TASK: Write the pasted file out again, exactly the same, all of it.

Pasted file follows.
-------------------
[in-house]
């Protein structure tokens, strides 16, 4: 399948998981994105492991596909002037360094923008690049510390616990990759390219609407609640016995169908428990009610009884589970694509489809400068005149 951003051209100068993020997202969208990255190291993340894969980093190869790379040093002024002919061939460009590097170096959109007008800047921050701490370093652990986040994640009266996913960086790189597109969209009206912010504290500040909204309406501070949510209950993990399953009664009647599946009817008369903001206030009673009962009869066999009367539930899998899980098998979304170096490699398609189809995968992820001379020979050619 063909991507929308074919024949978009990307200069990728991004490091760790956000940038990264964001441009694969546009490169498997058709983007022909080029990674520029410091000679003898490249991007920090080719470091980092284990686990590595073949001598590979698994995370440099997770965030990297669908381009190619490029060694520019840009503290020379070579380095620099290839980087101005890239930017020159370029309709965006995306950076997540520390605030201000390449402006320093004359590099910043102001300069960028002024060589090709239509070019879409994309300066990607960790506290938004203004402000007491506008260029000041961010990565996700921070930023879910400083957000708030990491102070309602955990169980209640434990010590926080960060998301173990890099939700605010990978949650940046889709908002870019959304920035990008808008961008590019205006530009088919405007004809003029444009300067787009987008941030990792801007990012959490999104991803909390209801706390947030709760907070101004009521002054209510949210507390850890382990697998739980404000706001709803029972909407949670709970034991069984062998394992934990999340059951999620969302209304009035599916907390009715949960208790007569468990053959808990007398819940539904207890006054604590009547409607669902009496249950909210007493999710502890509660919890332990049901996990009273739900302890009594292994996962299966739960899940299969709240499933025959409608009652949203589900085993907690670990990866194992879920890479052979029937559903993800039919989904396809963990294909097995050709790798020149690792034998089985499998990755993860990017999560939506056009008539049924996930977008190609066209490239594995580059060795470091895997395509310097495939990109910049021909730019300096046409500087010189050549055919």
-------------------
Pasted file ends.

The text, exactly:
[in-house]
């Protein structure tokens, strides 16, 4: 399948998981994105492991596909002037360094923008690049510390616990990759390219609407609640016995169908428990009610009884589970694509489809400068005149 951003051209100068993020997202969208990255190291993340894969980093190869790379040093002024002919061939460009590097170096959109007008800047921050701490370093652990986040994640009266996913960086790189597109969209009206912010504290500040909204309406501070949510209950993990399953009664009647599946009817008369903001206030009673009962009869066999009367539930899998899980098998979304170096490699398609189809995968992820001379020979050619 063909991507929308074919024949978009990307200069990728991004490091760790956000940038990264964001441009694969546009490169498997058709983007022909080029990674520029410091000679003898490249991007920090080719470091980092284990686990590595073949001598590979698994995370440099997770965030990297669908381009190619490029060694520019840009503290020379070579380095620099290839980087101005890239930017020159370029309709965006995306950076997540520390605030201000390449402006320093004359590099910043102001300069960028002024060589090709239509070019879409994309300066990607960790506290938004203004402000007491506008260029000041961010990565996700921070930023879910400083957000708030990491102070309602955990169980209640434990010590926080960060998301173990890099939700605010990978949650940046889709908002870019959304920035990008808008961008590019205006530009088919405007004809003029444009300067787009987008941030990792801007990012959490999104991803909390209801706390947030709760907070101004009521002054209510949210507390850890382990697998739980404000706001709803029972909407949670709970034991069984062998394992934990999340059951999620969302209304009035599916907390009715949960208790007569468990053959808990007398819940539904207890006054604590009547409607669902009496249950909210007493999710502890509660919890332990049901996990009273739900302890009594292994996962299966739960899940299969709240499933025959409608009652949203589900085993907690670990990866194992879920890479052979029937559903993800039919989904396809963990294909097995050709790798020149690792034998089985499998990755993860990017999560939506056009008539049924996930977008190609066209490239594995580059060795470091895997395509310097495939990109910049021909730019300096046409500087010189050549055919």